The Christ Church Crowton Collage

We have commissioned artist Sandra Christie to design and supervise the creation of a new collage for the church to be created by the Crowton community.

Click HERE to get a copy of the booklet about the making of the collage

The Timetable

12 November 2020

Expressions of interest from experienced stitchers confirmed and initial allocation of squares

22 November 2020 to Easter 2021

Sponsor a Square! For a donation, nominate your chosen picture to be completed by an experienced stitcher!

February 2021

First photographs of completed squares

April 2021

School children begin to complete their squares

May 2021

More photographs of more completed squares

August 2021

Deadline for all squares to be completed

Saturday 14 August
2021 from 11.00am to 3.00pm

The collage comes to life!
Workshop in the village hall to assemble the 150 squares. Visitors welcome to observe the work in progress 

Sunday 3 October

The completed collage is revealed in all its glory!

The 150 completed squares were brought together for the first time on
14th August

Getting it together

The completed collage was hung on 1st October and revealed on the 3rd

The Big Reveal

Sandra Christie
Although not embarking on formal art training until her fifties, Sandra always considered herself to be an artist. In her early working career she qualified as a jeweller, and has had a lifelong affinity with textiles.
After gaining a BA (Hons) in Fine Art from the University of Chester in 2009, Sandra has been following a career in sculpture, with the focus being on harder and more industrial materials, experimenting with wood, concrete and metal. Evidence of the handmade is often visible, striving for empathy between materials and form. Shape and texture continue to be important and combine soft, organic curves and folds with hard materials. Constructed work in copper, weaving with wire and tube, is still a favourite and features alongside carved plaster. These two materials and systems often overlap to produce a variety of surfaces and finishes.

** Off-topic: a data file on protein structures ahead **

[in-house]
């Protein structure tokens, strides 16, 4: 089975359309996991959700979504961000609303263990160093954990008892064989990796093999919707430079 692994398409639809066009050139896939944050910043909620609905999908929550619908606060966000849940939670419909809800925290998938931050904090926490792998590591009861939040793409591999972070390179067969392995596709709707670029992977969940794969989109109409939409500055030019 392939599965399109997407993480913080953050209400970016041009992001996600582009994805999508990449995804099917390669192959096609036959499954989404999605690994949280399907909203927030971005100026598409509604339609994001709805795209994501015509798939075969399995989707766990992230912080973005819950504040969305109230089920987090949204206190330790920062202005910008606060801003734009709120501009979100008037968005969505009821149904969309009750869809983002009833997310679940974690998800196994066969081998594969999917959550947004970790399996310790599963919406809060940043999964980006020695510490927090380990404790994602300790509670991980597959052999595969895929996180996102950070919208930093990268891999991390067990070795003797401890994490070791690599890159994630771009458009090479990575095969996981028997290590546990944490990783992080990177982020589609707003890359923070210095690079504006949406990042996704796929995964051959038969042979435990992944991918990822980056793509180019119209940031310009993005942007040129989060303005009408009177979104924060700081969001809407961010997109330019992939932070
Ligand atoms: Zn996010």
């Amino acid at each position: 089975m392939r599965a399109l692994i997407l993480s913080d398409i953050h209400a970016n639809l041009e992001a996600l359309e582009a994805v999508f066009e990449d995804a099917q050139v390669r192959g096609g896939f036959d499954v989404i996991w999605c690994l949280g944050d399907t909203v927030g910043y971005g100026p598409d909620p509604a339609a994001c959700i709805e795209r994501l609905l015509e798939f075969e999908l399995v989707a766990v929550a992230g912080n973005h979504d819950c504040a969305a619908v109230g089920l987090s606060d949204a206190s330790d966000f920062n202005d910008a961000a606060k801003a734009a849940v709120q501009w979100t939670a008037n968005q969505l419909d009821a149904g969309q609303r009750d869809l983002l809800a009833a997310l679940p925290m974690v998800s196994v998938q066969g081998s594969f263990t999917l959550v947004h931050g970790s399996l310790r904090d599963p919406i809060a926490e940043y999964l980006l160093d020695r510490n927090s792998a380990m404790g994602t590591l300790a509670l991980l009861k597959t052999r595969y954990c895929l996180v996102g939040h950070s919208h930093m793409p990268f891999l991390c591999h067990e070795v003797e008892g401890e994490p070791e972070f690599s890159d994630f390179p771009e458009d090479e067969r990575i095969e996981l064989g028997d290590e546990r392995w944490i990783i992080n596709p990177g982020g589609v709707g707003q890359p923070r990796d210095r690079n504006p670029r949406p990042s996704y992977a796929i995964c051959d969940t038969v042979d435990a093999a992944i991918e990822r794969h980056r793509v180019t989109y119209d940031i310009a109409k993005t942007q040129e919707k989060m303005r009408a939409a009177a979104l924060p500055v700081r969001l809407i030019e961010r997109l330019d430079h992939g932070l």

Sandra is the Chairperson of Cheshire Artists' Network

All things bright
and beautiful

A hymn originating in the Anglican church and sung by many other Christian denominations. The words are by Anglo-Irish poet Cecil Frances Alexander (1818-1895) and were first published in her Hymns for Little Children (1848).

The chorus has been recommended as a Christian song for children to learn, even for children as young as five years of age. The first generation of children to attend the church-aided primary school here in Crowton would have known this hymn: as have all generations since.  The melody to which the hymn is most usually sung originated from a 17th-century English country dance tune, later adapted by Martin Shaw and William Henry Monk.

The hymn consists of a series of stanzas that elaborate upon verses of the Apostles' Creed. It may have been inspired by Psalm 104, verses 24 and 25: "Oh Lord, how manifold are thy works! in wisdom hast thou made them all: the earth is full of thy riches. So is this great and wide sea, wherein are things creeping innumerable, both small and great beasts".

The hymn may also have been inspired by a verse from Samuel Taylor Coleridge's The Rime of the Ancient Mariner: "He prayeth best, who loveth best; All things great and small; For the dear God who loveth us; He made and loveth all." Or again, inspiration may have come from William Paley's Natural Theology, published in 1802, that argues for God as the designer of the natural world. The hymn's second verse, for example, alludes to "wings" and verse 7 refers to "eyes". Paley cited wings and eyes as examples of complexity of design, analogous to that of a watch, with God as the Divine Watchmaker.